Brown and Piotrowski: Tax reform should tax the wealthy
Published: Friday, January 25, 2008 at 10:16 a.m.
Last Modified: Friday, January 25, 2008 at 10:16 a.m.
Amendment 1, which the Florida Legislature has put on our January 29 election ballot, promises property tax relief for working families but turns out to be a giveaway to the rich — and carries with it the promise of huge budget and service cuts by cities and counties throughout Florida.
Hit with new higher home insurance rates, not to mention high gas prices, homeowners are feeling pinched. But this amendment fixes neither problem. Little wonder, it is not aimed at the normal homeowner and does little to ease their pain.
Instead, Amendment 1 is designed as a bailout for speculators who built a lot of condos they can't get rid of now.
"Maybe," these developers are thinking, "if we can cut property taxes in Florida, especially on 2nd and 3rd homes, we can unload these things." So they went to the legislature to ask for a little help.
The new law would cap assessment increases on non-homestead property at 10 percent a year, meaning that the owners of second homes will be protected from paying taxes on the full value of their property.
The amendment will double the homestead exemption, so it looks like it would save working families a little money, $240 a year on average. But the projected $8 billion cities and counties stand to lose over the next five years because of Amendment 1 will need to be made up somewhere.
That means the true cost of the average of $240 that a homeowner might save in this boondoggle will be paid out again in increased local user fees, impact fees and tuition costs, or in slashed public services-such as police, fire and emergency services, road repair and construction, parks, and schools.
And we've already seen what this might look like for folks in north Florida.
In the first few weeks of this year Alachua County has increased its gas tax by 5-cents per gallon and both the University of Florida and Santa Fe Community College are facing huge budget cuts.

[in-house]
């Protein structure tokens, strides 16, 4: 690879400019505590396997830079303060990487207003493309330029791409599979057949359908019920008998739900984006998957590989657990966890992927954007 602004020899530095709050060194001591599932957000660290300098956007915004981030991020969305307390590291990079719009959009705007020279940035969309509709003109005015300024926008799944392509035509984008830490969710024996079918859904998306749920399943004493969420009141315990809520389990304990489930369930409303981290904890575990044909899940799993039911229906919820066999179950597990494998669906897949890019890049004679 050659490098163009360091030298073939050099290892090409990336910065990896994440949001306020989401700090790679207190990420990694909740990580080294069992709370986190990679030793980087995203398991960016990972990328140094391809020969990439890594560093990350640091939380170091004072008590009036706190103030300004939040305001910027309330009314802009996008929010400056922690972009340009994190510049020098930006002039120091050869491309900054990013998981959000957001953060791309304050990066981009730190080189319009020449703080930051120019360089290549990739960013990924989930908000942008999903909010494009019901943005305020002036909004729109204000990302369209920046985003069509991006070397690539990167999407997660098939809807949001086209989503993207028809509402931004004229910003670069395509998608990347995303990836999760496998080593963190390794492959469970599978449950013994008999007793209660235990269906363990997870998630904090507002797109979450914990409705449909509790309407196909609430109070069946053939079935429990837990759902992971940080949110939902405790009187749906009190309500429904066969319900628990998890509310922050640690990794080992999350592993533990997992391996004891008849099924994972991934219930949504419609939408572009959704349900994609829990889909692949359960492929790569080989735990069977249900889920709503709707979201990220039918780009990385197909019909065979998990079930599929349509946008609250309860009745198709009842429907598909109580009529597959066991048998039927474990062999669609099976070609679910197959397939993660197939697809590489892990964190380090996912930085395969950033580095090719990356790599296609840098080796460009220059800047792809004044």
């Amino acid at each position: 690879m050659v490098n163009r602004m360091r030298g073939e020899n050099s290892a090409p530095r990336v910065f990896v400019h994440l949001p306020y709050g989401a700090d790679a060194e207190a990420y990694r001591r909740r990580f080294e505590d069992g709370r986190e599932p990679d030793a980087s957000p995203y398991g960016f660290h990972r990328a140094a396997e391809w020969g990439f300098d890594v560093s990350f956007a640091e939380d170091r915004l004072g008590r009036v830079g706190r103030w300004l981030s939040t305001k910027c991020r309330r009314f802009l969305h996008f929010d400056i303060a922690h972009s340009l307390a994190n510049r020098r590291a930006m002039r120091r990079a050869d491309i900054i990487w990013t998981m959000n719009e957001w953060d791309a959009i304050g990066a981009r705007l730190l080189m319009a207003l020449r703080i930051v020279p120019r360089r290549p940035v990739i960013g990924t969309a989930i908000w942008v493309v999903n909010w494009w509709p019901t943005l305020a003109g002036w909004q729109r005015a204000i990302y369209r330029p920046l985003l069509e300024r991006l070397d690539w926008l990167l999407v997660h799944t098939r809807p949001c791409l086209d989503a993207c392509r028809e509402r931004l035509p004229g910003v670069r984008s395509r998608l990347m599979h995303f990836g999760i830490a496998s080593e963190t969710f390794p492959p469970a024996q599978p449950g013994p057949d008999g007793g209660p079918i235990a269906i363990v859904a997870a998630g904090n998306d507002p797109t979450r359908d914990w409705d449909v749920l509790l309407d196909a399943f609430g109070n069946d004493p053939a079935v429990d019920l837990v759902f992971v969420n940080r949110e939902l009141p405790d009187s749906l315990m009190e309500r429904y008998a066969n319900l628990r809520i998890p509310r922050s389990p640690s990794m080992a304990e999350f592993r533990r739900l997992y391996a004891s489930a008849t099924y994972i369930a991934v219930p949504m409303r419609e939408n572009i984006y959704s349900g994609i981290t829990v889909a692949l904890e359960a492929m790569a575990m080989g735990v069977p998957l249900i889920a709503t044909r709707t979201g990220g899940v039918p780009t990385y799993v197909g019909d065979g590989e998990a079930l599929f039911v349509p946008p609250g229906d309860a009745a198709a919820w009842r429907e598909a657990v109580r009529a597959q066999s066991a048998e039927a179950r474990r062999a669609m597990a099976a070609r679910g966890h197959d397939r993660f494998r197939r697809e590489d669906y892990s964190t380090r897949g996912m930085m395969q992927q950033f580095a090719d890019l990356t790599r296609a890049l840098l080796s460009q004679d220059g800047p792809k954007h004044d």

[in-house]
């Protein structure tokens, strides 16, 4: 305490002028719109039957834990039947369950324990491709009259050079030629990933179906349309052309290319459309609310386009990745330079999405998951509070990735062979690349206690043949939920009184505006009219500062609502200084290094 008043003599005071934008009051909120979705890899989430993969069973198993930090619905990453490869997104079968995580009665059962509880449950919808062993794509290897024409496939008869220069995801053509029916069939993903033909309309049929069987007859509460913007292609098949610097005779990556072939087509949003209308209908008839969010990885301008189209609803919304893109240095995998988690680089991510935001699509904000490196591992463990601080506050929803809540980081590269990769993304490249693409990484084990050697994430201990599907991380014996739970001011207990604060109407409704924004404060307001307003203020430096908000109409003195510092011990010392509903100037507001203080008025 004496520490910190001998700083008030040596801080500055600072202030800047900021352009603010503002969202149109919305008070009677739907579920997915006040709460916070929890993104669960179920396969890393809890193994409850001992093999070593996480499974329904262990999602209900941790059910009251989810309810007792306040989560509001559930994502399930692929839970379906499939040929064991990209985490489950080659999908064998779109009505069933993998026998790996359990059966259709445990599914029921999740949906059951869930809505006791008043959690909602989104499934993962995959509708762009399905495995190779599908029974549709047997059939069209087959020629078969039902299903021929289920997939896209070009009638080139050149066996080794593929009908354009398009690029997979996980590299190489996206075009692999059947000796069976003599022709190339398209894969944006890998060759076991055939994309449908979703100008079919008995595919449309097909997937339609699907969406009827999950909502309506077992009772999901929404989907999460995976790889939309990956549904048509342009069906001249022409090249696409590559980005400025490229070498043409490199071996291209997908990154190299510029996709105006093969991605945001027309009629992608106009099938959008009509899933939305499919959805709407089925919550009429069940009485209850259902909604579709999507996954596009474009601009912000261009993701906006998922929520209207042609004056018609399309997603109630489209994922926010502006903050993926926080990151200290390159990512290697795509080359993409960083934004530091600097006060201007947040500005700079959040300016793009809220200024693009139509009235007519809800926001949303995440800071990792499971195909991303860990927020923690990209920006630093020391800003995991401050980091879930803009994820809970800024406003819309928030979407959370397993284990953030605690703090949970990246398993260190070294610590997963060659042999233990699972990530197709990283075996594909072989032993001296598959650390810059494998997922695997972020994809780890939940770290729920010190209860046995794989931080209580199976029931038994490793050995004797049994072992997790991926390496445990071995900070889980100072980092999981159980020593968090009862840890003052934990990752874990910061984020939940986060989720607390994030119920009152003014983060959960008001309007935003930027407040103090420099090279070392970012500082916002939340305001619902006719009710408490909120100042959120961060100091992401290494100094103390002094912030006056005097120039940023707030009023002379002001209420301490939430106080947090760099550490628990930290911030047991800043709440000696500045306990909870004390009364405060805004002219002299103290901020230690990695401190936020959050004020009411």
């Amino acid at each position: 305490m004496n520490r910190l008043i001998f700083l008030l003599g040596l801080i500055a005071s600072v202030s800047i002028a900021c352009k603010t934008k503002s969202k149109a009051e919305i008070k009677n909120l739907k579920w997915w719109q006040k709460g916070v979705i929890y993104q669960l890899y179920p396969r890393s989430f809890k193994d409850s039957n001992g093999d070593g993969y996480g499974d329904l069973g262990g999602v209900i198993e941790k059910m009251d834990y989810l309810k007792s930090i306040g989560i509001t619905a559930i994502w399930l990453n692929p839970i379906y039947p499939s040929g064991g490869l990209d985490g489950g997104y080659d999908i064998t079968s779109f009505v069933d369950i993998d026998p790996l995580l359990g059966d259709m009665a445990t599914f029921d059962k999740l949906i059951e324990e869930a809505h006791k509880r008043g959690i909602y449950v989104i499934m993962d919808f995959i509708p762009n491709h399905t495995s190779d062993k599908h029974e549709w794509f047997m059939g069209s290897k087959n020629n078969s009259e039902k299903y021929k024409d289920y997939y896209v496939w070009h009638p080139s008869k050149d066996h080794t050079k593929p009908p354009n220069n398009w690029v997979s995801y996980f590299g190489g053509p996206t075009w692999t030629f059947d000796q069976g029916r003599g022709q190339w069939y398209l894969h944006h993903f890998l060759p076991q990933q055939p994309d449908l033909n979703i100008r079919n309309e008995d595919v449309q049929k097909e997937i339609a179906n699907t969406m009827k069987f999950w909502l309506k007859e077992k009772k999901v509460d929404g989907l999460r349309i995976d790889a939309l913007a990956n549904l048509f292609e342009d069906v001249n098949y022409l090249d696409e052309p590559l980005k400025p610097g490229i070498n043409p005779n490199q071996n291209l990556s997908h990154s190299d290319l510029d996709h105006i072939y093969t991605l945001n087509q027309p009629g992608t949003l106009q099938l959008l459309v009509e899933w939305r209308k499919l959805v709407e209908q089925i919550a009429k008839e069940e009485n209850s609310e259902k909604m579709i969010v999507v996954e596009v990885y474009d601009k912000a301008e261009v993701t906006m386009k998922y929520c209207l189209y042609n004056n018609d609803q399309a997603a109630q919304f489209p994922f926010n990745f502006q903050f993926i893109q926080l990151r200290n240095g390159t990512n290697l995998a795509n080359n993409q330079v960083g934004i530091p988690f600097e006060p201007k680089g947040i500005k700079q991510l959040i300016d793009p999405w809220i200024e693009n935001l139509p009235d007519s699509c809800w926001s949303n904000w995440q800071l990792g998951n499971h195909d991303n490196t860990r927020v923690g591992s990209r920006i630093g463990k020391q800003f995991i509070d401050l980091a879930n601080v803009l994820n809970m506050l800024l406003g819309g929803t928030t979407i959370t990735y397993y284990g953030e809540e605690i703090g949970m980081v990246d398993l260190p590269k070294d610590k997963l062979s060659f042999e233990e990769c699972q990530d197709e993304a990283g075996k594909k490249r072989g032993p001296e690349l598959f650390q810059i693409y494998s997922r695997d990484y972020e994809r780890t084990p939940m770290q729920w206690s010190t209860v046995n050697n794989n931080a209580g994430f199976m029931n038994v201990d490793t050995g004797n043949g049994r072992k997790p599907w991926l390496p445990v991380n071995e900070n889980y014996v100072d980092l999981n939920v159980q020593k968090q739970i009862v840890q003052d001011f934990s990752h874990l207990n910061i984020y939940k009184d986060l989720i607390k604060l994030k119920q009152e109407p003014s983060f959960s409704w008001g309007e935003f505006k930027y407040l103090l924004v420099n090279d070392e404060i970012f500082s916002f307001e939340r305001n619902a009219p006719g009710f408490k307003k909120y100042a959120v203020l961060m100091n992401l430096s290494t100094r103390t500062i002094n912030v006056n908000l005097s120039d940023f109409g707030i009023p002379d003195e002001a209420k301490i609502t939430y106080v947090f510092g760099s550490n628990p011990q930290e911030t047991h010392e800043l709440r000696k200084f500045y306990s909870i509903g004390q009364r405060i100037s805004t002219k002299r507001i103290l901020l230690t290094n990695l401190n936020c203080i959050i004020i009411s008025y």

Amendment 1 is part of a continuing hangover from Jeb Bush's governorship, which overwhelmingly benefited the wealthiest Floridians.
First, then-Governor Bush cut taxes $40 billion at the state level, and got rid of the only tax that really hit the very rich, the Intangibles Tax. This tax was fair because it taxed the rich for wealth accumulated by sitting on their butts, rather than taxing money generated through labor. But Jeb and his rich friends felt the bite, so that had to go.
Then, having slashed government programs to the bone, the state ordered counties and cities to take up the slack. Remember "unfunded mandates"? Yeah, they imposed a lot of those on cities and counties.
To deal with all the work that the state was no longer doing, local municipalities raised the rates at which they were taxing homeowners.
Since the legislature refuses to tax corporations and the well-to-do in our state — with their second and third homes and beachfront condos — the counties and cities had to take on new responsibilities and have, in many cases, maxed out what they can levy on local homeowners.
And now with Amendment 1, the Legislature is creating a dangerous catch-22 for cities and counties. Having shifted costs down to local level, the Legislature will, with Amendment 1, cap what municipalities can raise through property taxes, leading to millions more in cuts on the local level.
They claim it will "hold the schools harmless," but over 5 years, the schools will lose either $1.5 billion or $2.36 billion...that's with a "B." The figure is imprecise because no one actually knows how bad it will be.
After Jeb Bush's reign, corporate taxes are now the lowest in state history and we have the 3rd most regressive tax scheme in the nation. This means that working families have to pay a three-to-five times greater share of our earnings in taxes than the wealthiest Floridians do.
The Legislature needs to tax those who can most afford it. Florida has plenty of people who fall into that category, we are home to the 4th wealthiest population in the country. They enjoy our beaches, our weather, they should pay their fair share in to support our communities.
Jenny Brown and Mark Piotrowski are co-Chairs of the Alachua County Labor Party
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